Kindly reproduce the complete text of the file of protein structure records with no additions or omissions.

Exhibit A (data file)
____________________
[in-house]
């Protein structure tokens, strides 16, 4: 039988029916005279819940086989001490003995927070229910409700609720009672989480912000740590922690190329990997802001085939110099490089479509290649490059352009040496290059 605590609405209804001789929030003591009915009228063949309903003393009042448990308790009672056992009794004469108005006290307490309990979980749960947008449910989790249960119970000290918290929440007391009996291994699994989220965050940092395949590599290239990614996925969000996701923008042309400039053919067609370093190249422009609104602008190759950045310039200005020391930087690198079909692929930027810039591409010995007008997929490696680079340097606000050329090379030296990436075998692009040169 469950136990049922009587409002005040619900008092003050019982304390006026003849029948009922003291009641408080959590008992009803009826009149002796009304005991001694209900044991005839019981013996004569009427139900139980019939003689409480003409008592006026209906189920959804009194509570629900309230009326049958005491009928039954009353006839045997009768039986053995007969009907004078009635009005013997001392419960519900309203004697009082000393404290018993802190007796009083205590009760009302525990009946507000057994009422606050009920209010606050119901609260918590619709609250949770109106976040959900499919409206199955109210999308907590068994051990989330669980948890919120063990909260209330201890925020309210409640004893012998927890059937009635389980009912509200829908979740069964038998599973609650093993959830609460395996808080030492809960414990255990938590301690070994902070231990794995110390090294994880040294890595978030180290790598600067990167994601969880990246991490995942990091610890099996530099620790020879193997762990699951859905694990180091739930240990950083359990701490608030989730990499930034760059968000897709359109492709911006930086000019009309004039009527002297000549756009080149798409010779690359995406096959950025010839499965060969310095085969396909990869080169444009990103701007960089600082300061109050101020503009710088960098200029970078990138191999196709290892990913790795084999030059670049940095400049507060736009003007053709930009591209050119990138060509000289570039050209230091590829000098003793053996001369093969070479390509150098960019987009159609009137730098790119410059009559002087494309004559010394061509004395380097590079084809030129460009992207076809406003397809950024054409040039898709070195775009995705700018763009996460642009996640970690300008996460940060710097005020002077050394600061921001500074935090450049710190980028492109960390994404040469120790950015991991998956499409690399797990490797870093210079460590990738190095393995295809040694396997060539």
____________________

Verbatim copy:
[in-house]
């Protein structure tokens, strides 16, 4: 039988029916005279819940086989001490003995927070229910409700609720009672989480912000740590922690190329990997802001085939110099490089479509290649490059352009040496290059 605590609405209804001789929030003591009915009228063949309903003393009042448990308790009672056992009794004469108005006290307490309990979980749960947008449910989790249960119970000290918290929440007391009996291994699994989220965050940092395949590599290239990614996925969000996701923008042309400039053919067609370093190249422009609104602008190759950045310039200005020391930087690198079909692929930027810039591409010995007008997929490696680079340097606000050329090379030296990436075998692009040169 469950136990049922009587409002005040619900008092003050019982304390006026003849029948009922003291009641408080959590008992009803009826009149002796009304005991001694209900044991005839019981013996004569009427139900139980019939003689409480003409008592006026209906189920959804009194509570629900309230009326049958005491009928039954009353006839045997009768039986053995007969009907004078009635009005013997001392419960519900309203004697009082000393404290018993802190007796009083205590009760009302525990009946507000057994009422606050009920209010606050119901609260918590619709609250949770109106976040959900499919409206199955109210999308907590068994051990989330669980948890919120063990909260209330201890925020309210409640004893012998927890059937009635389980009912509200829908979740069964038998599973609650093993959830609460395996808080030492809960414990255990938590301690070994902070231990794995110390090294994880040294890595978030180290790598600067990167994601969880990246991490995942990091610890099996530099620790020879193997762990699951859905694990180091739930240990950083359990701490608030989730990499930034760059968000897709359109492709911006930086000019009309004039009527002297000549756009080149798409010779690359995406096959950025010839499965060969310095085969396909990869080169444009990103701007960089600082300061109050101020503009710088960098200029970078990138191999196709290892990913790795084999030059670049940095400049507060736009003007053709930009591209050119990138060509000289570039050209230091590829000098003793053996001369093969070479390509150098960019987009159609009137730098790119410059009559002087494309004559010394061509004395380097590079084809030129460009992207076809406003397809950024054409040039898709070195775009995705700018763009996460642009996640970690300008996460940060710097005020002077050394600061921001500074935090450049710190980028492109960390994404040469120790950015991991998956499409690399797990490797870093210079460590990738190095393995295809040694396997060539």